7 ?        S      0:00 [watchdog/0]
[output truncated]
To display the owner alongside each process, use the ps aux command:
~]$ ps aux
USER       PID %CPU %MEM    VSZ   RSS TTY      STAT START   TIME COMMAND
root         1  0.0  0.8  58108 25056 ?        Ss   Oct12   0:01 /sbin/init
root         2  0.0  0.0      0     0 ?        S    Oct12   0:00 [kthreadd]
root         3  0.0  0.0      0     0 ?        S    Oct12   0:02 [ksoftirqd/0]
root         6  0.0  0.0      0     0 ?        S    Oct12   0:00 [migration/0]
root         7  0.0  0.0      0     0 ?        S    Oct12   0:00 [watchdog/0]
[output truncated]
You can also use the ps command in combination with the grep command to see if a particular process is running. For example, to determine if Emacs is running, type:
~]$ ps ax | grep emacs
12056 pts/3    S+     0:00 emacs
12060 pts/2    S+     0:00 grep --color=auto emacs
Note that ps always produces a static list, that is, a snapshot of what was running when you invoked the command. If you want a constantly updated list of running processes, use the top command or the System Monitor application.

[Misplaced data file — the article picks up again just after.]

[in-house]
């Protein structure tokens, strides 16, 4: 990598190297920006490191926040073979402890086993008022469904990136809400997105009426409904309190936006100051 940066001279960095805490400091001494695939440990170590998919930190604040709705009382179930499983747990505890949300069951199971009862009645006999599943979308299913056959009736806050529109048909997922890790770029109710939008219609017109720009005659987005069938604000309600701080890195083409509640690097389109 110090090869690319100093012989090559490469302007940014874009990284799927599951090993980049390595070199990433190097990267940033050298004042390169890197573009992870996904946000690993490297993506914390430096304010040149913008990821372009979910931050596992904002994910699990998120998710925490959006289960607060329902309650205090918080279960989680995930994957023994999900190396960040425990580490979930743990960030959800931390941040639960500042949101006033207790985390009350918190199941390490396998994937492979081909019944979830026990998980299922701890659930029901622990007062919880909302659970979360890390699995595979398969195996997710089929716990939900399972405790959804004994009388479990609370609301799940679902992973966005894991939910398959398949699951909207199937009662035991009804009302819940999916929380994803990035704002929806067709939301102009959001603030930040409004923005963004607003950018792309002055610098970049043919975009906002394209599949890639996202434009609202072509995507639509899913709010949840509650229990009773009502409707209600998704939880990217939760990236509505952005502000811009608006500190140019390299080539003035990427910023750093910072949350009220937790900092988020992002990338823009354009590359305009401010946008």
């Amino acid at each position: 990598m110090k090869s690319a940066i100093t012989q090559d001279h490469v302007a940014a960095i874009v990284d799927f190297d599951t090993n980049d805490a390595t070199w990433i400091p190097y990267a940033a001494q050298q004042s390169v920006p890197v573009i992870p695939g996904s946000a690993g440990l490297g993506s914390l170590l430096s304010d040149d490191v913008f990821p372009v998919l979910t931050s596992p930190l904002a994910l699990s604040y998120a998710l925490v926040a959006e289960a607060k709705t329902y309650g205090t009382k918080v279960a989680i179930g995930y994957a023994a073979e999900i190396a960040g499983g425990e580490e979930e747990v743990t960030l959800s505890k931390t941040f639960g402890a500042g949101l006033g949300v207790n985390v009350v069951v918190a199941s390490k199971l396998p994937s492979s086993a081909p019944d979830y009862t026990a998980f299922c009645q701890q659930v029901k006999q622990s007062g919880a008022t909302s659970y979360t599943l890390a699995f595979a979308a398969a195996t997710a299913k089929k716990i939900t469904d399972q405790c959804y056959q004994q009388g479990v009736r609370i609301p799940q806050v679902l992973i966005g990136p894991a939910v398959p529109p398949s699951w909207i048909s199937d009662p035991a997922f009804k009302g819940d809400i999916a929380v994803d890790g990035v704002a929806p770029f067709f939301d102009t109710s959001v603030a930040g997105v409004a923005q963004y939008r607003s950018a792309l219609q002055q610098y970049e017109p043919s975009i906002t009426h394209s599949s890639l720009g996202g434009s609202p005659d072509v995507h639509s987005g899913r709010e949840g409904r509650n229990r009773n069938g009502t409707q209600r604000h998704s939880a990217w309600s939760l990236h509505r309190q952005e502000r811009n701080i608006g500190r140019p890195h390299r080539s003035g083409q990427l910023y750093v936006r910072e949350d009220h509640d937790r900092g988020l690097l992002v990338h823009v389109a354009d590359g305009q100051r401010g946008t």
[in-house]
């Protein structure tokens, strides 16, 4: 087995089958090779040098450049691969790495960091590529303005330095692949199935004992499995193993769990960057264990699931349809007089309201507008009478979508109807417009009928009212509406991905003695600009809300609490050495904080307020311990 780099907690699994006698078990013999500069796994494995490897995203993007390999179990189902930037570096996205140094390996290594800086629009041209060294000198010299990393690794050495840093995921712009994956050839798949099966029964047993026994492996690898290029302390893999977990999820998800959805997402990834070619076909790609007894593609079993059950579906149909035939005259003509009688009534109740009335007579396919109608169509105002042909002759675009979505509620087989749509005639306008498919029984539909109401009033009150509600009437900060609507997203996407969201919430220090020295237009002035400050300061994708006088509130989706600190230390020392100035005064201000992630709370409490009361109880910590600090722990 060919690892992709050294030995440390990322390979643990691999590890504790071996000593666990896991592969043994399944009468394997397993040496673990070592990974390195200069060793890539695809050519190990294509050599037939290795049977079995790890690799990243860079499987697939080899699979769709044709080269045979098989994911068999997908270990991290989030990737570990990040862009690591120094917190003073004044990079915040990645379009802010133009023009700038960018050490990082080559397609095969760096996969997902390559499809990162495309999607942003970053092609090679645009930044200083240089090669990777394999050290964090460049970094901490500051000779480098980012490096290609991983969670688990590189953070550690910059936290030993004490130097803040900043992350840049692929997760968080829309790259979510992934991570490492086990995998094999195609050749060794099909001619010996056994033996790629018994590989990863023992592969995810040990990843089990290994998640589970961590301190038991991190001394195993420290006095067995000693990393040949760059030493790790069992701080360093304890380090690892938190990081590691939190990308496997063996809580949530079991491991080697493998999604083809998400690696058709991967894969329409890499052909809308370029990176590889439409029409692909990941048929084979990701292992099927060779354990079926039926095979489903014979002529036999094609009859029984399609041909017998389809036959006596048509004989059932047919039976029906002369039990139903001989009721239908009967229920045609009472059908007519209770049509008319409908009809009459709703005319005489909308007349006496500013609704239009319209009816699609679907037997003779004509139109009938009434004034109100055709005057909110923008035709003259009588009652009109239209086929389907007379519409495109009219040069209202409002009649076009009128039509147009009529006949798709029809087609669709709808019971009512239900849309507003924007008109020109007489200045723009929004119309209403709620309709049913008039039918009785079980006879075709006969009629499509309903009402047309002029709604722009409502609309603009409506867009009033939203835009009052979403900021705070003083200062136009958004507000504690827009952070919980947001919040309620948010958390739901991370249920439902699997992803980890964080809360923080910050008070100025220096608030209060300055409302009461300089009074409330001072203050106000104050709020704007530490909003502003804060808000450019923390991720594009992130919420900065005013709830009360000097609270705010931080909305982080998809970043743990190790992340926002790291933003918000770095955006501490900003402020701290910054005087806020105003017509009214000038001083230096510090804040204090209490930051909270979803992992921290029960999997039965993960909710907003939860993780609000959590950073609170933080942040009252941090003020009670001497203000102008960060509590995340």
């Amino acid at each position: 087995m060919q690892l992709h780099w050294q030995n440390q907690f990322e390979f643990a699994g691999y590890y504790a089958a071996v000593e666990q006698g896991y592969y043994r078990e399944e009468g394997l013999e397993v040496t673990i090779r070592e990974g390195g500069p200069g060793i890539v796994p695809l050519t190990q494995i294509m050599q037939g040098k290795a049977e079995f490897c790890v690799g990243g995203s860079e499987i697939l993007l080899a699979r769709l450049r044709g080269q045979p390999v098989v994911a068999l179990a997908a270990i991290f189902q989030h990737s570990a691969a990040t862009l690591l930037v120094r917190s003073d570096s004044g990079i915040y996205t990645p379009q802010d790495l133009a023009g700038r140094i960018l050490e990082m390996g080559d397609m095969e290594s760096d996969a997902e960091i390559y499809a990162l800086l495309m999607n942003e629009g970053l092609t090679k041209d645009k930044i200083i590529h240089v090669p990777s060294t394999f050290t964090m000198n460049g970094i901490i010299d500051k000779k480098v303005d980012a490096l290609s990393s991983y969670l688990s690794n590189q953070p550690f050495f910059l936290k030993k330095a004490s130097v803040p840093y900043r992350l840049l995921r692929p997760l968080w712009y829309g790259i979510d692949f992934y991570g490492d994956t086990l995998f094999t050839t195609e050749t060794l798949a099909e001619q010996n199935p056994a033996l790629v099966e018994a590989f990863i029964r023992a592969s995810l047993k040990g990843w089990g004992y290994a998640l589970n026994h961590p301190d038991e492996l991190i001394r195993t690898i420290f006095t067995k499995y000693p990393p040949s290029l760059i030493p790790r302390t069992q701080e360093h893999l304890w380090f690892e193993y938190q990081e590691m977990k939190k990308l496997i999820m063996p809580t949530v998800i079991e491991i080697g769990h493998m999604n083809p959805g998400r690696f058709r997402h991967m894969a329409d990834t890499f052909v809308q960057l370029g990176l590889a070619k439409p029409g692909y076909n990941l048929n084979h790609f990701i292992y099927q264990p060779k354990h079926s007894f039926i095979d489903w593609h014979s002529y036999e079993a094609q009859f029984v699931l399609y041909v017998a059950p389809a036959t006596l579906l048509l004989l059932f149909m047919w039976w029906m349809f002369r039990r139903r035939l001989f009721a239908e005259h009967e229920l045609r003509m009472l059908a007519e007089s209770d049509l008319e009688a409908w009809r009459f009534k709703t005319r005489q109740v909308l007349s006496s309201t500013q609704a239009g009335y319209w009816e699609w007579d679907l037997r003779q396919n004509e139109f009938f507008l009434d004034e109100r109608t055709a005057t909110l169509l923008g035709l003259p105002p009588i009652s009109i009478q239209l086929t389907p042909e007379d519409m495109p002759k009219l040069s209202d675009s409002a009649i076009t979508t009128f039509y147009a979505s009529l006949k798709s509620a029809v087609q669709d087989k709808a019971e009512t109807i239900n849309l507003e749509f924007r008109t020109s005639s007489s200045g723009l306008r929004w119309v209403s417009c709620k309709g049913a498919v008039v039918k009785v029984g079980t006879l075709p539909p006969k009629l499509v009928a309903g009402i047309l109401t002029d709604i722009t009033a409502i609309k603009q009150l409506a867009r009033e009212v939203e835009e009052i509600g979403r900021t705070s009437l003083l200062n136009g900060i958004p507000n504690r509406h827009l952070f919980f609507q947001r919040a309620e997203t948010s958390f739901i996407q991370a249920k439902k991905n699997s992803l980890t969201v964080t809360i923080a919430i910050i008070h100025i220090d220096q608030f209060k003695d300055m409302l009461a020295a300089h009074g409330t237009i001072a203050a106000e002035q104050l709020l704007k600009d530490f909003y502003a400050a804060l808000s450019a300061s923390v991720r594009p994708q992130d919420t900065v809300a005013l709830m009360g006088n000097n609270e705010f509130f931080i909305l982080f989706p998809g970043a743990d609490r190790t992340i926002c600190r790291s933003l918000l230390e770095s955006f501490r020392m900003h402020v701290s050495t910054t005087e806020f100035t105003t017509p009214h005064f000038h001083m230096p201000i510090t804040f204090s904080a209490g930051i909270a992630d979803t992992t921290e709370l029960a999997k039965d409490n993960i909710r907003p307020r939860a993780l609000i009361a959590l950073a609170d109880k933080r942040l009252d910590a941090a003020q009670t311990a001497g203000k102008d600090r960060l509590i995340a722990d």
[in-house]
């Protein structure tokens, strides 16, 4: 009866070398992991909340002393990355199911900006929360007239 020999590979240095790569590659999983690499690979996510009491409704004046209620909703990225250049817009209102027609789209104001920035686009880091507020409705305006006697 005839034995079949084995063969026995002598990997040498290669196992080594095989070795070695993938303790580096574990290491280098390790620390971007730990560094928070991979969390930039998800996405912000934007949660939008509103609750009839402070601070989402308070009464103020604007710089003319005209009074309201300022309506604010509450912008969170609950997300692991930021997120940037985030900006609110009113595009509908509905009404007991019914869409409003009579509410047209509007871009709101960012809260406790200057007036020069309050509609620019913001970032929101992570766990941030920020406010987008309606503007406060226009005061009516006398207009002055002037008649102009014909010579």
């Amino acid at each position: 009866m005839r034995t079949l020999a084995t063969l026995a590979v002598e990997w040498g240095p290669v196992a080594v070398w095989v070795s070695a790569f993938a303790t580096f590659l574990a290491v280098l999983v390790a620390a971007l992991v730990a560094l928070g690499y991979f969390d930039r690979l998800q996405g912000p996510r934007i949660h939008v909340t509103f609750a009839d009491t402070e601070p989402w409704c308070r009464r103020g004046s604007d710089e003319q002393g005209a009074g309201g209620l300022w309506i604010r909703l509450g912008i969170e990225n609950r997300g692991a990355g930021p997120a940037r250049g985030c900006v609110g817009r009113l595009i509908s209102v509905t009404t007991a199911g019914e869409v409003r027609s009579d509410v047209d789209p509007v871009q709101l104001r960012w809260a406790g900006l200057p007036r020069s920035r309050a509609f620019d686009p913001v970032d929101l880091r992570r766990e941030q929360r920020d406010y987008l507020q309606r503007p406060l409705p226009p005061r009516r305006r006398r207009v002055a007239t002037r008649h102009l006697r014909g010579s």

For a complete list of available command line options, refer to the ps(1) manual page.

16.1.2. Using the top Command

The top command displays currently running processes and important information about them including their memory and CPU usage. The list is both real-time and interactive. An example of output from the top command is provided as follows:
~]$ top
top - 18:11:48 up 1 min,  1 user,  load average: 0.68, 0.30, 0.11
Tasks: 122 total,   1 running, 121 sleeping,   0 stopped,   0 zombie